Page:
Monday, 14 May 2018
Cannes 2018 - Murder Me, Monster by Alejandro Fadel
This year's Cannes edition truly is genre-tastic across its selections, what with Climax, Knife + Heart, Ultra Pulpe and this mystifying Argentinian gem: Murder Me, Monster. Set in the Mendoza region, usually more famed for its wines than supernatural shenanigans, the film follows the investigation into some brutal murders, with the victims decapitated in what appears to be the work of a monster for some in the village.
The opening scene with its unseen assaillant and its revolting decapitation, filmed in great details, suggests a straight-forward horror: a woman whose throat has been hacked with such force that her head is barely hanging tries to adjust it back into place. Yet the film is nothing of the sort and gets more mind-boggling as it goes along while the audience does its best to try to follow. The pace is also much slower than that first scene hinted at, a glacial pace that might tries horror hounds' patience, as it turns into a sort of procedural whodunnit.
There is a suspect, a man who claims to have a telepathic link with the creature committing the murder and who is plagued with visions, while the villagers and the audience are left to wonder if he is telling the truth or is just hiding his own murder under a fantasy.
There is a lot to chew on even if we are never quite sure if we are on the right track. The film seems to hint at the psychological that the isolation has on its occupants. There also seems to be a commentary on machismo and domestic violence, with most victims being women. There is also a touch of Possession and even of the recent The Untamed in the way psychological symptoms express themselves in the physical form of a monster. Masculinity and its peer pressure are also put on the spotlight as the evil seems to transfer from one person to another.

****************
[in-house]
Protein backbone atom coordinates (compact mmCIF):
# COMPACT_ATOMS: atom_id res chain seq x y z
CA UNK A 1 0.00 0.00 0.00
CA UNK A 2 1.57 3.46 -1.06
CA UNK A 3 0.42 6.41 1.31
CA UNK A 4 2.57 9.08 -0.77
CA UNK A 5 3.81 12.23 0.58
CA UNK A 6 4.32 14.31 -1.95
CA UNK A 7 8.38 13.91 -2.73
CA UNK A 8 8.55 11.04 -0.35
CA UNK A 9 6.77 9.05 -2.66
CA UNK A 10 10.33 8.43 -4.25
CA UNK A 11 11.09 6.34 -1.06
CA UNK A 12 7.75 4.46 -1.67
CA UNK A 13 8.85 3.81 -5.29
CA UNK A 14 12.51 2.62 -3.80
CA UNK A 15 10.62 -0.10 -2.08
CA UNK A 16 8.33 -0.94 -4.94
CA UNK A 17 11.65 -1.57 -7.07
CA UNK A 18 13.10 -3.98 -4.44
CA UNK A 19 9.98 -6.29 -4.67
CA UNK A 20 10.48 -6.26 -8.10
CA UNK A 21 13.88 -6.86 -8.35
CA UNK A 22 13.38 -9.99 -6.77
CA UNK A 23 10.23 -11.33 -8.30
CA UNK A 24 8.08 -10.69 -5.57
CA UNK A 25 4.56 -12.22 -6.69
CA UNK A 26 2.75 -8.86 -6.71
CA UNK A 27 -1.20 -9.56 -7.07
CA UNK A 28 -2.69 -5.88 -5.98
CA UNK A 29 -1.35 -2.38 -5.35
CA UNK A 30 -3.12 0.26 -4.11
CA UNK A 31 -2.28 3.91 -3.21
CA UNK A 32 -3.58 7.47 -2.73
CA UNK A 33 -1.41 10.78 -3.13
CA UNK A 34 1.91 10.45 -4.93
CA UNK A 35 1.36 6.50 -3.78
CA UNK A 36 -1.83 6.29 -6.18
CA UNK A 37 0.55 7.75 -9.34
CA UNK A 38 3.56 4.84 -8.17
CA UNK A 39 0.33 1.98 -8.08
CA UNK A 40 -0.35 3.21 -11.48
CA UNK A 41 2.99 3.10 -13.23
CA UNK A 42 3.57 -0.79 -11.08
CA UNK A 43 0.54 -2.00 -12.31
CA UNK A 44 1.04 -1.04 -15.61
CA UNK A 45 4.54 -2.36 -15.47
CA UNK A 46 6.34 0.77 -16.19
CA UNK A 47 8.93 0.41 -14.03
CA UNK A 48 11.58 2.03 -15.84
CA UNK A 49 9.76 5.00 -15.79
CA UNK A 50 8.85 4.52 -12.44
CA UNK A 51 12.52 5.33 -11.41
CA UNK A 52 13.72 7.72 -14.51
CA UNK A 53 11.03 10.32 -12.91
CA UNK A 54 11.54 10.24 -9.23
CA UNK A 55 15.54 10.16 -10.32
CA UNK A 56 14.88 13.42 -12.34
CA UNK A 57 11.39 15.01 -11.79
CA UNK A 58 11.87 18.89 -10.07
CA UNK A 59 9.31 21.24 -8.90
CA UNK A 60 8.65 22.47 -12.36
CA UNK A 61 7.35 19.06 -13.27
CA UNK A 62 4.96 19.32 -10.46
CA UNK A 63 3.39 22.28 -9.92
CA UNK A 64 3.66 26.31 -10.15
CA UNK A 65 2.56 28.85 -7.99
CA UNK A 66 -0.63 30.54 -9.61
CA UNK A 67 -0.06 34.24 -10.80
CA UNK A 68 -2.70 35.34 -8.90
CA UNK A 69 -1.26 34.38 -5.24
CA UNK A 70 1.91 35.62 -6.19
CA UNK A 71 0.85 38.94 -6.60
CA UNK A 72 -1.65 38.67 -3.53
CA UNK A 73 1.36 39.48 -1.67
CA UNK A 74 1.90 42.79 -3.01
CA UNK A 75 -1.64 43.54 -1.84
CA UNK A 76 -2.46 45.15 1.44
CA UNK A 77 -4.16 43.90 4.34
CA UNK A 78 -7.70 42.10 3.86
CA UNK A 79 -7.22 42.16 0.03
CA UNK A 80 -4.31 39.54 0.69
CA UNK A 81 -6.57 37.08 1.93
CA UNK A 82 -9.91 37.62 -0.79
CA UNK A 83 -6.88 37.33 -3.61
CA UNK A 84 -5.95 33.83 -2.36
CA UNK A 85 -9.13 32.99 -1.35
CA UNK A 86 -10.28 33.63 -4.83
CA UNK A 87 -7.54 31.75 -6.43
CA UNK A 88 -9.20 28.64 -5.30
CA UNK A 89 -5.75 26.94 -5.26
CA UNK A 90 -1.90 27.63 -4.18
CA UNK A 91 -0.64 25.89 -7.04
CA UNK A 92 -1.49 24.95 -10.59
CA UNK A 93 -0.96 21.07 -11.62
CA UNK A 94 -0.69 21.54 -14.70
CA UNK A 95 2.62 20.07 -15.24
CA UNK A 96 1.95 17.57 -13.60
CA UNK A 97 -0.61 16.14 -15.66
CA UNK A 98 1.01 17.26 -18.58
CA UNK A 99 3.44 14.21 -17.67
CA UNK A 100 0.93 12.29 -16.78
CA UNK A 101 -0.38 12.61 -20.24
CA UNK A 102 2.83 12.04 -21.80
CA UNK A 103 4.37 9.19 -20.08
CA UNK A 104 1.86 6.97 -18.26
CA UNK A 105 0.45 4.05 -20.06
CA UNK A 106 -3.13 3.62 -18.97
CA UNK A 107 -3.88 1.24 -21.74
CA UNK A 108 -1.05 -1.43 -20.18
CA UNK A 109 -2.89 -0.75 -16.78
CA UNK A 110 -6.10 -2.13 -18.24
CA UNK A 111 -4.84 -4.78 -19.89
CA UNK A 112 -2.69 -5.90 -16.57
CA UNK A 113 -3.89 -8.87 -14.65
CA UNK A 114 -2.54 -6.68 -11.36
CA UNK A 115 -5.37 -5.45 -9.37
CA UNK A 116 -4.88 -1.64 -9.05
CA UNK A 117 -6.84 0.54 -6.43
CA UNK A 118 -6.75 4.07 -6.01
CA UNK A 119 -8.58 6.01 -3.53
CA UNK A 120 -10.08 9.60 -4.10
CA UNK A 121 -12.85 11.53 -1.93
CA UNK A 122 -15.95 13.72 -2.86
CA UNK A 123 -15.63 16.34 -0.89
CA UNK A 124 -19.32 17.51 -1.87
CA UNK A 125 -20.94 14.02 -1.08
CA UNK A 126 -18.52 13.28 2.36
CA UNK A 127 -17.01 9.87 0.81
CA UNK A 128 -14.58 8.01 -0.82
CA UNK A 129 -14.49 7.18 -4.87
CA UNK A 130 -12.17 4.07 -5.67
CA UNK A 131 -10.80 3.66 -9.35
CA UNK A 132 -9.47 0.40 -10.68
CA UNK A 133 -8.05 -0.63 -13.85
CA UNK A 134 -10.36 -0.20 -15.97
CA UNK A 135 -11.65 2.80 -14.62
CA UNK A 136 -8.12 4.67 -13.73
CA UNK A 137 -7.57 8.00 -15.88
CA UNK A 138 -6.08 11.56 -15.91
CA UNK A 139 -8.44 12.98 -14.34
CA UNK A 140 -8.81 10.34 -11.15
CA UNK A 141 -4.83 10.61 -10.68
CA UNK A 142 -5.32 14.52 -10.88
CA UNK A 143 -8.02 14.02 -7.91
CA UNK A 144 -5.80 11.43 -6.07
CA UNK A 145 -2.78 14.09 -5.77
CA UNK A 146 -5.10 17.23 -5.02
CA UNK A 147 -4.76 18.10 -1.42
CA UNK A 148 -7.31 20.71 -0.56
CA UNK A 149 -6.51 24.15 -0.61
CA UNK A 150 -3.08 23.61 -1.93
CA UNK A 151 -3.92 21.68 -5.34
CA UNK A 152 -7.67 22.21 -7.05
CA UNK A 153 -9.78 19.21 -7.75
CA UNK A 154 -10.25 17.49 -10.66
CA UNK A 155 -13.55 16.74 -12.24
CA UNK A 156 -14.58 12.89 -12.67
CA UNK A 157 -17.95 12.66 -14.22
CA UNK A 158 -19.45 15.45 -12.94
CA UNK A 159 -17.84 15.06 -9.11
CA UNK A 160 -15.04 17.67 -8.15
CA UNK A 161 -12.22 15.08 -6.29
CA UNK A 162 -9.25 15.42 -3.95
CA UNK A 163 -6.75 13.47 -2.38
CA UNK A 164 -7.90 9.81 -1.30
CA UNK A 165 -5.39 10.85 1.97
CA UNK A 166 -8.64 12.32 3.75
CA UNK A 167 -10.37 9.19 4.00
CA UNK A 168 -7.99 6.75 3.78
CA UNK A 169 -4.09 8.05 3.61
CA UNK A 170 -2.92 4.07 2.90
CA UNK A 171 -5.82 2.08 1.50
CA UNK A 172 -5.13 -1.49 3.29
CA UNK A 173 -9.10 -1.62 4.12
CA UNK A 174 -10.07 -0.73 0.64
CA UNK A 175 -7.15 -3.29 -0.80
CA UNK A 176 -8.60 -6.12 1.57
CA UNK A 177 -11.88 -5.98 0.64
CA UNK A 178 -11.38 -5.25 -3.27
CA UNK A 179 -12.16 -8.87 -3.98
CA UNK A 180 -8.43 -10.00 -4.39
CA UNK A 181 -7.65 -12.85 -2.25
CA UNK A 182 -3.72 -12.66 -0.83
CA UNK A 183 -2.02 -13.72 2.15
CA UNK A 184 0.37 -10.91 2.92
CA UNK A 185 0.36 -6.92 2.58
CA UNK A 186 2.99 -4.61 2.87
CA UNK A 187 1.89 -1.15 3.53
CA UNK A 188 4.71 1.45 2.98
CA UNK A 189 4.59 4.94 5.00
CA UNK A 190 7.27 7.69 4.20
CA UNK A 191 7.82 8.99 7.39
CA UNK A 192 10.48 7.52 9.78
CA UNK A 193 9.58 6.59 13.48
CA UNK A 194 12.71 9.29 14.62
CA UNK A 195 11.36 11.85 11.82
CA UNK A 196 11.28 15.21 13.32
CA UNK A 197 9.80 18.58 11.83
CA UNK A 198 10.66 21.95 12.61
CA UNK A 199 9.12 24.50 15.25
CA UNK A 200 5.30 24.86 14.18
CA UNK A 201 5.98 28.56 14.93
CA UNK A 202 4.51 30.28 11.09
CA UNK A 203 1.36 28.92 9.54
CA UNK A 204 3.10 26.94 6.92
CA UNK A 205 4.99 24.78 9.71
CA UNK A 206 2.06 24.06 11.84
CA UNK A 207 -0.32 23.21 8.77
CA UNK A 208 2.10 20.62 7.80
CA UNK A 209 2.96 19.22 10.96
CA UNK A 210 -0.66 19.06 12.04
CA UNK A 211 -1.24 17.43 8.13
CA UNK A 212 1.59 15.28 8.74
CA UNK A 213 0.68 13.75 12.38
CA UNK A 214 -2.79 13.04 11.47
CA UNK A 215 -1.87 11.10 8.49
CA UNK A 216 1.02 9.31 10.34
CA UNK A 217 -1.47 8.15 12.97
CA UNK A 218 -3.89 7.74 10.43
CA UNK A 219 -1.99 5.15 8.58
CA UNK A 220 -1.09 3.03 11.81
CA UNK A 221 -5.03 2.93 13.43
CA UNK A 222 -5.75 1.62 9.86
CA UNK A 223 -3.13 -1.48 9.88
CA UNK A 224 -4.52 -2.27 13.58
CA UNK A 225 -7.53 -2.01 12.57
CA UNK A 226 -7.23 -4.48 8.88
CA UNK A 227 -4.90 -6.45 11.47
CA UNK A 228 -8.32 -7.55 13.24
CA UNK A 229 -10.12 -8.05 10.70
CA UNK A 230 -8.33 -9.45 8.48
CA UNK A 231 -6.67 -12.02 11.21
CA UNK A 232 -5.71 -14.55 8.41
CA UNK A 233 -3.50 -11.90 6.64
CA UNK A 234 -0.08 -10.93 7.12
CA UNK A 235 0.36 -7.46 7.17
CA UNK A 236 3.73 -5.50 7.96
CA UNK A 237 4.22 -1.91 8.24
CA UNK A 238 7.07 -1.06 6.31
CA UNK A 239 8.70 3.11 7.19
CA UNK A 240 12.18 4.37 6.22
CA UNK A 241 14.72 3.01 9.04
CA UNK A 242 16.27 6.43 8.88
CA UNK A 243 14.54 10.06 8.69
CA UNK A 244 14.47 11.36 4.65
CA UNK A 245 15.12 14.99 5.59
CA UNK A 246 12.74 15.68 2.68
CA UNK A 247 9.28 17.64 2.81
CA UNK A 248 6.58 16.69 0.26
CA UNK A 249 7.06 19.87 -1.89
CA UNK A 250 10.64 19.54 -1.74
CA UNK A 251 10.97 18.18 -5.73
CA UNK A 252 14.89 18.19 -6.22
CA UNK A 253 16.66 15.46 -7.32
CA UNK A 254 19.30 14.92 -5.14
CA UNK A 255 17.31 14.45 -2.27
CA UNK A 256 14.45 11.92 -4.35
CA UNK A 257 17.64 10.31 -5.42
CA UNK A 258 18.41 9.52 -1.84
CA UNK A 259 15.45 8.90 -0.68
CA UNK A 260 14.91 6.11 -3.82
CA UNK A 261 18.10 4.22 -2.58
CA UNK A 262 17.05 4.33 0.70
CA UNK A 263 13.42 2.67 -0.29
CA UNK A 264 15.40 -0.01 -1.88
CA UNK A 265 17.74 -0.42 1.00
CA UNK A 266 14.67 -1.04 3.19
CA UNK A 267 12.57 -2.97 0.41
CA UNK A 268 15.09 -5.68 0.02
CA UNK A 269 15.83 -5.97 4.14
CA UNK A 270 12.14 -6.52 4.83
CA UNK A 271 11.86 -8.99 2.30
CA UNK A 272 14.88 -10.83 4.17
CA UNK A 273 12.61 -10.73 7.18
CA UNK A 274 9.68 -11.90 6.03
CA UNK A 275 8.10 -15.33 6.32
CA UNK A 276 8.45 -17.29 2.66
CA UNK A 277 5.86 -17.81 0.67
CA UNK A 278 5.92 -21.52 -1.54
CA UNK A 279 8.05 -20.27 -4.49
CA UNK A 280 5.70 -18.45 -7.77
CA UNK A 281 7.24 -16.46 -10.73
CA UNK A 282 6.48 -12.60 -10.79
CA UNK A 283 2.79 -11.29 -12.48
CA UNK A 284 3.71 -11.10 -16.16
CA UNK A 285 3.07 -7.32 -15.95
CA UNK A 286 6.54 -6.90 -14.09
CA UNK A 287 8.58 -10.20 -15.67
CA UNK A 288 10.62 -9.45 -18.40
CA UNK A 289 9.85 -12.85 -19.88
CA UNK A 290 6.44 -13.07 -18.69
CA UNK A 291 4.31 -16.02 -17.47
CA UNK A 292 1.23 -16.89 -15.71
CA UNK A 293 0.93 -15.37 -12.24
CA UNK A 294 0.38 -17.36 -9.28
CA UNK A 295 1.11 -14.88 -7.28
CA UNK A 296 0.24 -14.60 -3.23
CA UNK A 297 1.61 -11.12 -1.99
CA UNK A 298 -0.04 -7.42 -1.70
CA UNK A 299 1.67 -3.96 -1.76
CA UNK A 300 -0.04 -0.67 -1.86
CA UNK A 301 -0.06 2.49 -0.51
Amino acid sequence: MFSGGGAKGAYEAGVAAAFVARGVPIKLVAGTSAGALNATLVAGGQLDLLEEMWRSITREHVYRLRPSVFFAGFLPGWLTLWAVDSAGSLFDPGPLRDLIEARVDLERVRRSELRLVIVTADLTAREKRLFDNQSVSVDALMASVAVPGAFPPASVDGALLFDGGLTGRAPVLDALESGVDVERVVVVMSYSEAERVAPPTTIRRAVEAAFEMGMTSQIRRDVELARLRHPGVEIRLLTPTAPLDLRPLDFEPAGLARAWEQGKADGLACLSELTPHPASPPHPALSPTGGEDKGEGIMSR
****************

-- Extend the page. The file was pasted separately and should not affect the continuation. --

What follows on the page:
If we wanted to dig a bit deeper, we could certainly find evidence of repressed homosexual desires and a lust for male to male domination, a theme that literally hits us in the face once the monster is revealed in its full "glory". Amusingly, a glance at the cast reveals that the monster is played by Stephane Rideau, who was something of a gay arthouse icon in France in the 90's (also the film was produced by Julie Gayet, how unexpected!)l But who knows for sure, as it has to be said the film is rather frustrating, not so much because it leaves it open to interpretation but more because it is not really apparent the director always knows what he is actually trying to say.
Murder Me, Monster will leave most audience utterly baffled but fans of arthouse genre bizarro cinema will still find plenty to enjoy and its stunning landscapes and interesting cinematography with its particular use of colours are a treat.
Review by Laurent de Alberti
Star rating: ★★★☆☆
Official Selection, Un Certain Regard
Murder Me, Monster. Argentina/France/Chile. Directed by Alejandro Fadel. Starring Esteban Bigliardi, Francisco Carrasco...